Arts & Culture
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Arts & Culture
The centrepiece of Nelson Mandela Bay’s arts and culture industry is right in the inner city after local development agency, the MBDA, has coupled a CBD infrastructure renovation with a public art campaign, giving the city-centre a facelift with an artistic twist.
The Donkin Reserve, is home to multiple pieces of public art that form part of a collection of 67 pieces of art throughout the city. The “Route 67” arts journey celebrates the 67 years of Nelson Mandela’s political life through a visual collection of works produced by local artists.
The result is an incredible tourism route known as the Arts Journey – which includes exhibitions and showcases on the Route 67 and at the refurbished Athenaeum gallery, ArtEC, the Nelson Mandela Metropolitan Art Museum, the historic Red Location museum, South End Museum and Ron Belling Gallery. The Route was opened on September 24, 2011, South Africa’s National Heritage Day and has launched a tourist hub which focuses on art, culture and heritage. Route 67 is a unique tourism product for Nelson Mandela Bay, a job creation project for the artists, and an educational tool for both local and international visitors to the city.
Nelson Mandela Bay also offers an ethnic mosaic of arts and culture, typical of its inhabitants. European culture is evident in grand Edwardian, Victorian and Art Deco architecture citywide. Numerous arts and craft centres display a variety of locally produced artworks. Township tours personally introduce visitors to Xhosa culture.
A must visit site is the Red Location Museum in New Brighton, which is the city’s anti-apartheid and freedom institution. Red location is one of the oldest settled Black Townships in the country. It derives its name from a series of corrugated iron barrack buildings, which are rusted a deep red colour. Building materials for these sheds come from the First South African War (1899-1902) structures – the Boer concentration camp at Uitenhage as well as the Imperial Yeomanry Hospital at De Aar.
The area became a site of struggle during the years of Apartheid. Many prominent political and cultural leaders were either born or lived in Red Location and a number of significant "struggle” events occurred here. It continues with its pioneering, historical significance with the museum convention flouting development, The Red Location Museum, which is the only township-based museum in South Africa and is designed to make visitors to the museum active participants as they travel the corridors of history, rather than passive consumers. The museum is multi-award winning.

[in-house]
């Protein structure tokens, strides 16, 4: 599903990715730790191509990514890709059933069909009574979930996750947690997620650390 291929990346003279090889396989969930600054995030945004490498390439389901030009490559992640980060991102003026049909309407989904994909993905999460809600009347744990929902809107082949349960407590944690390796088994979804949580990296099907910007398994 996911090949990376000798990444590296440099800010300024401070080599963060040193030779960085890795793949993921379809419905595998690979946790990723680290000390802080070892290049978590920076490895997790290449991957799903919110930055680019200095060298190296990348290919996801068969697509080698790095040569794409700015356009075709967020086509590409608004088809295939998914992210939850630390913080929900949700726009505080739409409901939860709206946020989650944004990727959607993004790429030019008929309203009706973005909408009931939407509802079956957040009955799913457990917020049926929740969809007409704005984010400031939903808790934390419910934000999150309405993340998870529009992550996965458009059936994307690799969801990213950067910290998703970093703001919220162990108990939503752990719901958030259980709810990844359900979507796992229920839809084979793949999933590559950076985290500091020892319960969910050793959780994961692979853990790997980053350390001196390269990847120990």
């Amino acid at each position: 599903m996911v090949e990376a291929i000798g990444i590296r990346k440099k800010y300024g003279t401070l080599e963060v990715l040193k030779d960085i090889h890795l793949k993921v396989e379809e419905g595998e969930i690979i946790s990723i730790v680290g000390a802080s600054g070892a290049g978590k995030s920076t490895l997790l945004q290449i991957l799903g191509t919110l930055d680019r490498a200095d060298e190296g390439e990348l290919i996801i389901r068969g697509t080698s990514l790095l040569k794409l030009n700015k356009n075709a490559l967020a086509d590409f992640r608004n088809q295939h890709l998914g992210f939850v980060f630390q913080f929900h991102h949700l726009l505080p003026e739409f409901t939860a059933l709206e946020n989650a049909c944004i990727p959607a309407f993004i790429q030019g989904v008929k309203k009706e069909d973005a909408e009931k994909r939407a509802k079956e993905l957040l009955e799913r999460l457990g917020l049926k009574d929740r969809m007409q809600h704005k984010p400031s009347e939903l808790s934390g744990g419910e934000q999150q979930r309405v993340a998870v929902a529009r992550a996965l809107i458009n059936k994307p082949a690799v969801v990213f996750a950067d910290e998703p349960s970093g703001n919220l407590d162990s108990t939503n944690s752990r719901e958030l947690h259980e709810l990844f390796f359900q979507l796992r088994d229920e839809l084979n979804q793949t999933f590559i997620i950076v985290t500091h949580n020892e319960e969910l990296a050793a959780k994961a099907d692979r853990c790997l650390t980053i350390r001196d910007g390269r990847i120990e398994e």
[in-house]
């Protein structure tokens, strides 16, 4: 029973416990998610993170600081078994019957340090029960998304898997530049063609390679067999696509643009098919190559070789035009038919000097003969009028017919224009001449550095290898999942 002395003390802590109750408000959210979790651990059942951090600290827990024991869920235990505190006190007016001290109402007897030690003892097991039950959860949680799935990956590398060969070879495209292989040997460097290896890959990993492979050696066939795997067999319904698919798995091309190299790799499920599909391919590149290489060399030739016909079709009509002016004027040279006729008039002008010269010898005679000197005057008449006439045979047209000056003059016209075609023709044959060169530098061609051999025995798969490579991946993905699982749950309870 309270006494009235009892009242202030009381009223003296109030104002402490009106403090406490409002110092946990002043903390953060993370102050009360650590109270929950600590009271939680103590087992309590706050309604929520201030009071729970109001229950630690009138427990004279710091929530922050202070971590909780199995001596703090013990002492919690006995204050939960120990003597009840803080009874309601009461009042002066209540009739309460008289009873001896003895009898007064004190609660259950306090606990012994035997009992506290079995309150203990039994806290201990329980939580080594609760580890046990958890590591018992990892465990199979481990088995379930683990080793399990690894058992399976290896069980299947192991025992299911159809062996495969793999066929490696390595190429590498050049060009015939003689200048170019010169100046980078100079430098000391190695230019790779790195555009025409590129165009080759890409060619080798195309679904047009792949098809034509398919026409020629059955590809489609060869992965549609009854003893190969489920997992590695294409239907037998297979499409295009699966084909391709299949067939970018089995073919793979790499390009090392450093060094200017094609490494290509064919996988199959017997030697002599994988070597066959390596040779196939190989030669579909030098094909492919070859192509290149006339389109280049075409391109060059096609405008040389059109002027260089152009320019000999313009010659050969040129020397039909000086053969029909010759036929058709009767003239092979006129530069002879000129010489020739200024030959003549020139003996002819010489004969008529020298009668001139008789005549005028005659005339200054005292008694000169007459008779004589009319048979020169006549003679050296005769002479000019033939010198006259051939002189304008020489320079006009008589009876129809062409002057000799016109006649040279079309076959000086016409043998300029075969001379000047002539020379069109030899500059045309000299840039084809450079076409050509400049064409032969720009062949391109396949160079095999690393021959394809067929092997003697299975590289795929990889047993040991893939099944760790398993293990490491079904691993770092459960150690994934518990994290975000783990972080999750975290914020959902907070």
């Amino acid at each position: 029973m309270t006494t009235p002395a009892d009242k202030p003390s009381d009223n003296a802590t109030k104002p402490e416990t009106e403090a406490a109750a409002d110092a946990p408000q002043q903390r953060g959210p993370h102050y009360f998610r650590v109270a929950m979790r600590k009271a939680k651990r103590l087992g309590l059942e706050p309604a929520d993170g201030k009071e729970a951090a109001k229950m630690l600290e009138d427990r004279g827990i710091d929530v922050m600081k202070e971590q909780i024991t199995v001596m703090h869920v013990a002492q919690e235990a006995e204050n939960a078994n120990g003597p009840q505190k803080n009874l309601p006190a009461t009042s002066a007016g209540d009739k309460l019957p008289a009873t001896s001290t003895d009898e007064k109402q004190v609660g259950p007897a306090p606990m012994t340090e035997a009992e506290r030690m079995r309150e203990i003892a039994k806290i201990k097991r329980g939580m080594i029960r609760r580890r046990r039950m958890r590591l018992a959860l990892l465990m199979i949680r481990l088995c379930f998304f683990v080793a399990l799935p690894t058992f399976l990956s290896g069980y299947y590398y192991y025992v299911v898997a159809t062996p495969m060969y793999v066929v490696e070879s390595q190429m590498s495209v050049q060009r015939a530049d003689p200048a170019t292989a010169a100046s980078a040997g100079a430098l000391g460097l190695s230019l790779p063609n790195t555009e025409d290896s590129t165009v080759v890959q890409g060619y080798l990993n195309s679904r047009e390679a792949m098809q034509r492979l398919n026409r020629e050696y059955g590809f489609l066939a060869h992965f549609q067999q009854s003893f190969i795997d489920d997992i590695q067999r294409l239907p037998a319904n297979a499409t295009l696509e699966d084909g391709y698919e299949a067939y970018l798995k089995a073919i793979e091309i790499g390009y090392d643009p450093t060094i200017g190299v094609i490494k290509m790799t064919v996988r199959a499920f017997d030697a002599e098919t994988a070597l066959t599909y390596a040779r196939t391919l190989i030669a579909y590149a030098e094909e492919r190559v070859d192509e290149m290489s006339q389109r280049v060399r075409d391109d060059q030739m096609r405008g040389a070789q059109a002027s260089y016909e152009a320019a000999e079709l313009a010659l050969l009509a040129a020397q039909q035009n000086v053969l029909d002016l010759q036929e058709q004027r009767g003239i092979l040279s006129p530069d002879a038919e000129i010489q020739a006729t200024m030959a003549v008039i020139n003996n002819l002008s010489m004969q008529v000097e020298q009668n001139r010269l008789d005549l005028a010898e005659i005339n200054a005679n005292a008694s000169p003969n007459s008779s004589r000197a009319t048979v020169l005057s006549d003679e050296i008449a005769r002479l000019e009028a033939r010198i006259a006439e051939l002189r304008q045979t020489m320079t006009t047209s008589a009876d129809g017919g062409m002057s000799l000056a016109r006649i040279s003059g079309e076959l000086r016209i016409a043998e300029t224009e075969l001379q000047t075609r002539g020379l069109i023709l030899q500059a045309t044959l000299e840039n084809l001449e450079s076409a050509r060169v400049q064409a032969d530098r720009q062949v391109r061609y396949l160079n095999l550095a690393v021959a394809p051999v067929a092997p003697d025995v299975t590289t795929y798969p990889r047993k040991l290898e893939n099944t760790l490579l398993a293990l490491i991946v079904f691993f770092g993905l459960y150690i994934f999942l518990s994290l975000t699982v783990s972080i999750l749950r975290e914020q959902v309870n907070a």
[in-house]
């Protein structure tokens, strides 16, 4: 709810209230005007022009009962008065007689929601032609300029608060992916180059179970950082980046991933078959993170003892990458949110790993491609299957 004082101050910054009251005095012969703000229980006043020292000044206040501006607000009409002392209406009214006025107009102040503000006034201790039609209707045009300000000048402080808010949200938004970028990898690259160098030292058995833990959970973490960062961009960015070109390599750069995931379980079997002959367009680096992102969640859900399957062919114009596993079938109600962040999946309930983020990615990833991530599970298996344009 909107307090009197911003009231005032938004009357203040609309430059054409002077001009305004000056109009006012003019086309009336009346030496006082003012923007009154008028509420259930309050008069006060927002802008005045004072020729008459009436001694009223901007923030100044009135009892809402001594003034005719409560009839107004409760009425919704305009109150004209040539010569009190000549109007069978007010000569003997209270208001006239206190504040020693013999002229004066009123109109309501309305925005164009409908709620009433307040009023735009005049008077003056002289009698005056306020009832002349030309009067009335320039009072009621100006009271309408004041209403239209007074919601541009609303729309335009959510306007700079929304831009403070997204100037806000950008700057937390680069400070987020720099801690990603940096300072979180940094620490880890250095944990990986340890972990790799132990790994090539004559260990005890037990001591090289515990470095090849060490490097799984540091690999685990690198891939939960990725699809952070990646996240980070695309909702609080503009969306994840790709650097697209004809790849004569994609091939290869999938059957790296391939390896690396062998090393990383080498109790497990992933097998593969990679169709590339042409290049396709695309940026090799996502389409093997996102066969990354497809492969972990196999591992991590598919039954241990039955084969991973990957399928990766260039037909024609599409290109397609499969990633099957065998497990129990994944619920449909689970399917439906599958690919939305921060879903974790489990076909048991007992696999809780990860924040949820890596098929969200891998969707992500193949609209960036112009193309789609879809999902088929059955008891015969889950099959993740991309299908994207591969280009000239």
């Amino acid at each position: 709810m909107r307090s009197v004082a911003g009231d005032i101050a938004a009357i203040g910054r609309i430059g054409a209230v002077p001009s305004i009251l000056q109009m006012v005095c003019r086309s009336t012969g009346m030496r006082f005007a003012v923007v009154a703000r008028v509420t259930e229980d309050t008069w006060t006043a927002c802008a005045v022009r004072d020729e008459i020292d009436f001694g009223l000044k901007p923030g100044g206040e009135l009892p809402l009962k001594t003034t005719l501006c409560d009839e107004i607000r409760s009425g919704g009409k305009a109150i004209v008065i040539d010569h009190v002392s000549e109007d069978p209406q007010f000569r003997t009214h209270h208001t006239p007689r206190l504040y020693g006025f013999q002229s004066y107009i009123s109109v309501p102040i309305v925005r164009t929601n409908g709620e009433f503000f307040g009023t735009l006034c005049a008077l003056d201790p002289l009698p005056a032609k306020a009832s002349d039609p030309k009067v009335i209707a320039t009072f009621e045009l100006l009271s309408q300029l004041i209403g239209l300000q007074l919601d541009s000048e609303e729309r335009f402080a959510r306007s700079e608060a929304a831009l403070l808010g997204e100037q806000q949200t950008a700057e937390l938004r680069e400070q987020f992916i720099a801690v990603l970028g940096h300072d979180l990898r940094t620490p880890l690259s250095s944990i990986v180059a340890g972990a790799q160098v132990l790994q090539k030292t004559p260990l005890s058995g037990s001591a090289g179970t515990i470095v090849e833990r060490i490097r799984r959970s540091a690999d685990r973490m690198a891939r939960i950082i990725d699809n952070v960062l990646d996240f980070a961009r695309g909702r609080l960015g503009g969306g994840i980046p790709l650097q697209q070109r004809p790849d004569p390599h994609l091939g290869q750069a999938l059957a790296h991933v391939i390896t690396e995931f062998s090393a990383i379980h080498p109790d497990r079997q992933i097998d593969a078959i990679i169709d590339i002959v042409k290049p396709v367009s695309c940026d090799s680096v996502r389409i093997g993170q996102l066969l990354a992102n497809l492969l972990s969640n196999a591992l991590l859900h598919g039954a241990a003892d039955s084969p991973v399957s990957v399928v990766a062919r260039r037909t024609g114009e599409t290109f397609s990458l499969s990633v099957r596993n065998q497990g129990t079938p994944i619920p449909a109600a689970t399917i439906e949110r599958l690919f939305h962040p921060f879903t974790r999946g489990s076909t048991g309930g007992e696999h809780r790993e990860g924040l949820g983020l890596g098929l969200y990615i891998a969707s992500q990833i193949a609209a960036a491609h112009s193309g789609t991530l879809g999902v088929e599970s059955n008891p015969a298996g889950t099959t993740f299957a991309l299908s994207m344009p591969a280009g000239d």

The unique diversity of the city is also captured and displayed at various craft markets and other museums, making Nelson Mandela Bay a must see for art lovers. The richness of cultures is reflected in the art stretching from traditional Xhosa to contemporary western art.
You can find products ranging from fresh fruit and vegetables to clothing garments and wooden African crafts from roadside vendors. The most popular vending area extends along Govan Mbeki Avenue, which has been upgraded to cater for vendors and pedestrians, as well as the Rink Street Mall. There you can find anything from African art to woven baskets and curios.
African print and cotton embroidery on materials such as calico, silk ribbon and organza ribbon as well as leather items can be obtained from different shops throughout the Bay.
Nelson Mandela Bay offers a variety of art galleries allowing you a glimpse into the minds of local, national and international artists. Nelson Mandela Bay is also home to a unique South African aviation art gallery, exhibiting outstanding aviation paintings. The GFI gallery is singled out as one of the finest of its kind in the world and definitely worth a visit!
Theatre productions are staged at a number of venues, including the Opera House, which is a fine example of a Victorian theatre and the only one still in use in South Africa, and the beautiful Feather Market Centre (FMC). The latter was once the heart of auction sales and trades in ostrich feather, wool, and hides. The FMC has been refurbished and converted into an outstanding concert hall and conference centre. The venue is also a favourite for the Port Elizabeth Annual Dance Festival as well as the Eastern Cape Schools Festival of English and Drama.
Various concerts, performances, modern musicals, operettas and smaller productions by various theatre groups are staged at the different theatres and halls in the bay and surrounding towns on a regular basis. Whether you prefer opera, cultural dances, symphonic music or open-air Shakespeare, Nelson Mandela Bay caters for your every taste. The Bay also hosts national and international bands as well as the ever popular Centre Stage production company who regularly performs at the Boardwalk amphitheatre as well as the NMM Loubser Auditorium. The newly built Nelson Mandela Bay Stadium, which was constructed for the first ever FIFA World Cup on African soil, is also a centre for big concerts.